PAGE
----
Six hectares in a single body: 18 terraces dedicated to vines and olive trees, supported by the traditional dry stone walls of Valpolicella. Framed by forest and sloping toward the plain, here are the vineyards of Eleva, in Conca d’Oro, in Sant’Ambrogio di Valpolicella.

To the north, the Lessini Mountains offer a bulwark that protects against the coldest winds, while to the southwest the mild temperatures of Lake Garda help create an ideal microclimate for growing vines and olive trees. As early as the early 19th century, the locality was known by the name La Palà, in some mappings. This is a dialect term for the past vintners’ custom of supporting the newly planted rootstock with an earthen palà.

In this corner of Valpolicella, soils i are predominantly silty-clayey, red and brown on marl and limestone debris. The agrarian soil layer is not very thick and below it is a series of sedimentary rocks: yellowish-white limestones and calcarenites, thickly stratified pinkish marly limestones, and compact reddish-white limestones. This set of rocks, typical of Valpolicella, is a winning factor in its viticulture: in fact, rainwater, filtering into the lower layers of the soil, comes to corrode the limestone of the subsoil, while at the same time yielding moisture, microorganisms and freshness to the roots of the plants. In this way, the vines better withstand any summer droughts, reaching maturity in the best conditions.

The organically managed vineyards are trained, low guyot and not very expansive. Density is 4200 vines per hectare with a 250 cm row spacing and 100 cm row spacing. The low bud load ensures excellent leaf exposure. Production ranges between 0.8 and 1.7kg of grapes per vine. Yields per hectare are therefore very low.

The grape varieties
The grape varieties grown on the estate are those typical of the area: Corvina veronese and Corvinone are the most present, accounting for 60 percent of the vines. They are followed by Rondinella (25%) and a group of other non-aromatic red grapes: Croatina, Teroldego, Oseleta and Merlot (15%). The average age of the vines ranges from 10 years (for Merlot and Teroldego) to 15 years (for all others).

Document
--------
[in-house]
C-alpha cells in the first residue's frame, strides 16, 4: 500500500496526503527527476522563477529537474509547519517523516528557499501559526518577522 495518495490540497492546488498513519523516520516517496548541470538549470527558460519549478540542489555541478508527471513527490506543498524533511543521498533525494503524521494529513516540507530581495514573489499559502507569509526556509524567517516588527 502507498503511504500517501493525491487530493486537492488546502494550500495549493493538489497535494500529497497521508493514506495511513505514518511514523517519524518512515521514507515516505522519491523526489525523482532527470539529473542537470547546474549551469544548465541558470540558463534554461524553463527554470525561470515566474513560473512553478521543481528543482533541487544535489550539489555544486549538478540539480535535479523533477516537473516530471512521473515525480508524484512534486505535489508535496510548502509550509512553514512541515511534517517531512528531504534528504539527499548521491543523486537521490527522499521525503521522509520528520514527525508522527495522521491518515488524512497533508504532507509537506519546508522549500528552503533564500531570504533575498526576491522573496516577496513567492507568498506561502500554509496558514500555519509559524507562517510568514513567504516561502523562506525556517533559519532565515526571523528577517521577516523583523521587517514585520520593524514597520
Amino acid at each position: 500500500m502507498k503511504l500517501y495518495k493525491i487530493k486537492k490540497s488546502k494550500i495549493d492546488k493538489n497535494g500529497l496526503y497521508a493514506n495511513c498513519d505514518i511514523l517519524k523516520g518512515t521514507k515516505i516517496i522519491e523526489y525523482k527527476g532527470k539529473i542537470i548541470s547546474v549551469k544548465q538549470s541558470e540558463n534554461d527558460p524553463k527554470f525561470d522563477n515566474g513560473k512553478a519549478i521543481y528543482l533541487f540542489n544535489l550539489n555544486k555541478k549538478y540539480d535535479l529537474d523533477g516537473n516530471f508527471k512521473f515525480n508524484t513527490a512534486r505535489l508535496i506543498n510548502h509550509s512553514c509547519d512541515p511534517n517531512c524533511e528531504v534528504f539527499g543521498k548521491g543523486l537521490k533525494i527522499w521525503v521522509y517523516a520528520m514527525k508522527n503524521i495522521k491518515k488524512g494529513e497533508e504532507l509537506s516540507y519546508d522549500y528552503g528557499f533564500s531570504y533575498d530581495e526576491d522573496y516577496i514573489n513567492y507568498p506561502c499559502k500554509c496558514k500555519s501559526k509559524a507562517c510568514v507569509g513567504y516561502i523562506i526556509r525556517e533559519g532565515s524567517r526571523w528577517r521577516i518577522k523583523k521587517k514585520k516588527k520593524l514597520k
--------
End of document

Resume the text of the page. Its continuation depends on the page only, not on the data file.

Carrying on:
The olive trees
that share with the vines this beautiful corner of Valpolicella are of the typical varieties of this part of the province of Verona: Frantoio, Leccino, Grignano, Moraiolo and Favarol. Their olives, harvested in November, yield a fragrant and tasty but light oil, the perfect condiment for the best-known dishes of Veronese gastronomic tradition.


Eleva is a company with a somewhat peculiar history, right from the name it has given itself.

Why “Eleva?” Because right from the start it was intended to give an idea of this reality: Eleva is a winery that is located in a “high” position, in the hills, at almost 300 m/slm.
Moreover, “elevate” is a term that in oenology means to refine, particularly in wood; a practice that is generally applied to the most valuable wines, which precisely are for the company the Amarone della Valpolicella and the Valpolicella Ripasso.

“Fralibri” Valpolicella Classico DOC: There is an allusion to the personal history of Raffaella Veroli and Davide Gaeta in the name chosen for the everyday fine wine. Neither of them in fact comes from winemaking families; their approach to the world of wine is scientific, rather than empirical or by family tradition. Theirs therefore is a wine born “between the books”: from the study and effort to understand agronomic and oenological phenomena in order to learn how to manage them.

“Piovesole” Amarone della Valpolicella Classico DOC: “It feels like being

far away, in a different country, and the hill is no longer a hill, even the

sky is clearer, like when it’s sunny and rainy together, but the

countryside they work it and fan the grapes like we do.” The name of Amarone della Valpolicella comes from this passage from Cesare Pavese’s short story “The Sea.” It is a name meant to allude both to the estate’s condition of special suitability and to the fact that any grape – and the one destined for drying wines is no exception – needs sun and rain to ripen.

“Tenzone” Valpolicella Ripasso DOC: The management of the Eleva estate is not exempt from confrontation and discussion. The decision whether or not to produce Valpolicella Ripasso, for example, has been debated at length, in an intellectual “duel” between two ways of understanding wine, until the final decision was made to put this type of product alongside Amarone.

“Tome XIV” Recioto della Valpolicella Classico DOC: The estate’s vineyards are characterized by a series of terraces, 14 to be precise. And the grapes from which Recioto is made come from the very last terrace. So also this “volume” (tome) goes to fit together with the other labels, in an

ideal library of wines published by Eleva.